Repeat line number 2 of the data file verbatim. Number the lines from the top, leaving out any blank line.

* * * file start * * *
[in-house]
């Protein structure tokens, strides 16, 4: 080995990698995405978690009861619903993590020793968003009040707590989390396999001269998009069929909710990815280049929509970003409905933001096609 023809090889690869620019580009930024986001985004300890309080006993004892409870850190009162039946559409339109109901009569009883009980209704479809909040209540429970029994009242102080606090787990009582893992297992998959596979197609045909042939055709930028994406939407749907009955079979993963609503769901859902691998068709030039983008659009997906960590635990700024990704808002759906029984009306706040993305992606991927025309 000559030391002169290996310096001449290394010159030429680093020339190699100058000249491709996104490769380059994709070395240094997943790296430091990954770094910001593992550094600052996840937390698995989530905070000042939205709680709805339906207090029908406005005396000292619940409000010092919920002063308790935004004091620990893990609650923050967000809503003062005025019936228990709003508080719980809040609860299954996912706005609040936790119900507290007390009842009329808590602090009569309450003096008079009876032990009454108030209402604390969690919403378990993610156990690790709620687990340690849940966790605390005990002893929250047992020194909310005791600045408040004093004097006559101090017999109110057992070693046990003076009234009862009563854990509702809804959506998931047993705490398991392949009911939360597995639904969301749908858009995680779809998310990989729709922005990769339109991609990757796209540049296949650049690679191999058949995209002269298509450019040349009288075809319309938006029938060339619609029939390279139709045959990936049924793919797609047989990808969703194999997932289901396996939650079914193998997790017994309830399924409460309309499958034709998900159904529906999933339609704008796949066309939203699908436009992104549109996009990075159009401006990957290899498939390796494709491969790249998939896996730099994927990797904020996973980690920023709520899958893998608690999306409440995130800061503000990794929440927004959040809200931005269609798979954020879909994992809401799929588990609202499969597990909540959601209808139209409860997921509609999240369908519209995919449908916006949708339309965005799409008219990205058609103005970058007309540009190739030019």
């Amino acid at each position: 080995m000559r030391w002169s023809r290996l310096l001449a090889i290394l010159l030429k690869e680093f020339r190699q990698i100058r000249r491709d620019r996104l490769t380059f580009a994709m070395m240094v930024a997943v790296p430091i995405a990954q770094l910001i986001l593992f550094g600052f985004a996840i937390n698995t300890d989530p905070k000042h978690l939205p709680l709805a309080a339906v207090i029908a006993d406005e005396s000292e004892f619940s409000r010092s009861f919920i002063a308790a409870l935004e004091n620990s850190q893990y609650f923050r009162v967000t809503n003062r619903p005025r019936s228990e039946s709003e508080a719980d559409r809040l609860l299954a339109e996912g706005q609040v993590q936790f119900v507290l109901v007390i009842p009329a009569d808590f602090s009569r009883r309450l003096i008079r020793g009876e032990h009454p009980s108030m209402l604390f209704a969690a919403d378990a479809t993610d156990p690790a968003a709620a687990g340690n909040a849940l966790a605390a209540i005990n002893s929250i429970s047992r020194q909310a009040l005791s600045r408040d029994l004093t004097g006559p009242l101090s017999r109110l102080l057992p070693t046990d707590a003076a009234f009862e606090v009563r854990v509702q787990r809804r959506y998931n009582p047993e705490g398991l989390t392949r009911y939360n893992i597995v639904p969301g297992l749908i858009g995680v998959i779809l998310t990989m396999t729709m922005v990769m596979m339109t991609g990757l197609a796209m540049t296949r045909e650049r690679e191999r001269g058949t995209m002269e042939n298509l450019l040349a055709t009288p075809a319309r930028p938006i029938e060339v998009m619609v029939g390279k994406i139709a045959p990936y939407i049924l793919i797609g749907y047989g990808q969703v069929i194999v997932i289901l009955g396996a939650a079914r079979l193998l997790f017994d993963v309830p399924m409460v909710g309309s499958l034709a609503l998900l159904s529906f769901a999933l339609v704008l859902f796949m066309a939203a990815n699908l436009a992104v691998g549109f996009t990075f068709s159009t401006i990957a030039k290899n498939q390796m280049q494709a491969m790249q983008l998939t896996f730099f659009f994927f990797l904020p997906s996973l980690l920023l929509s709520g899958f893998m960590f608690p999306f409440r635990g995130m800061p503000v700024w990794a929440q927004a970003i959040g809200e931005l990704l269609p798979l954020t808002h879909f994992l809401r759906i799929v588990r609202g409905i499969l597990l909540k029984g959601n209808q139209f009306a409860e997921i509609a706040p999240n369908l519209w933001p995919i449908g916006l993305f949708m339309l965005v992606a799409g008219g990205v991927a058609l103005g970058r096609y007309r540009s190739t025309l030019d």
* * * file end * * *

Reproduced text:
């Protein structure tokens, strides 16, 4: 080995990698995405978690009861619903993590020793968003009040707590989390396999001269998009069929909710990815280049929509970003409905933001096609 023809090889690869620019580009930024986001985004300890309080006993004892409870850190009162039946559409339109109901009569009883009980209704479809909040209540429970029994009242102080606090787990009582893992297992998959596979197609045909042939055709930028994406939407749907009955079979993963609503769901859902691998068709030039983008659009997906960590635990700024990704808002759906029984009306706040993305992606991927025309 000559030391002169290996310096001449290394010159030429680093020339190699100058000249491709996104490769380059994709070395240094997943790296430091990954770094910001593992550094600052996840937390698995989530905070000042939205709680709805339906207090029908406005005396000292619940409000010092919920002063308790935004004091620990893990609650923050967000809503003062005025019936228990709003508080719980809040609860299954996912706005609040936790119900507290007390009842009329808590602090009569309450003096008079009876032990009454108030209402604390969690919403378990993610156990690790709620687990340690849940966790605390005990002893929250047992020194909310005791600045408040004093004097006559101090017999109110057992070693046990003076009234009862009563854990509702809804959506998931047993705490398991392949009911939360597995639904969301749908858009995680779809998310990989729709922005990769339109991609990757796209540049296949650049690679191999058949995209002269298509450019040349009288075809319309938006029938060339619609029939390279139709045959990936049924793919797609047989990808969703194999997932289901396996939650079914193998997790017994309830399924409460309309499958034709998900159904529906999933339609704008796949066309939203699908436009992104549109996009990075159009401006990957290899498939390796494709491969790249998939896996730099994927990797904020996973980690920023709520899958893998608690999306409440995130800061503000990794929440927004959040809200931005269609798979954020879909994992809401799929588990609202499969597990909540959601209808139209409860997921509609999240369908519209995919449908916006949708339309965005799409008219990205058609103005970058007309540009190739030019």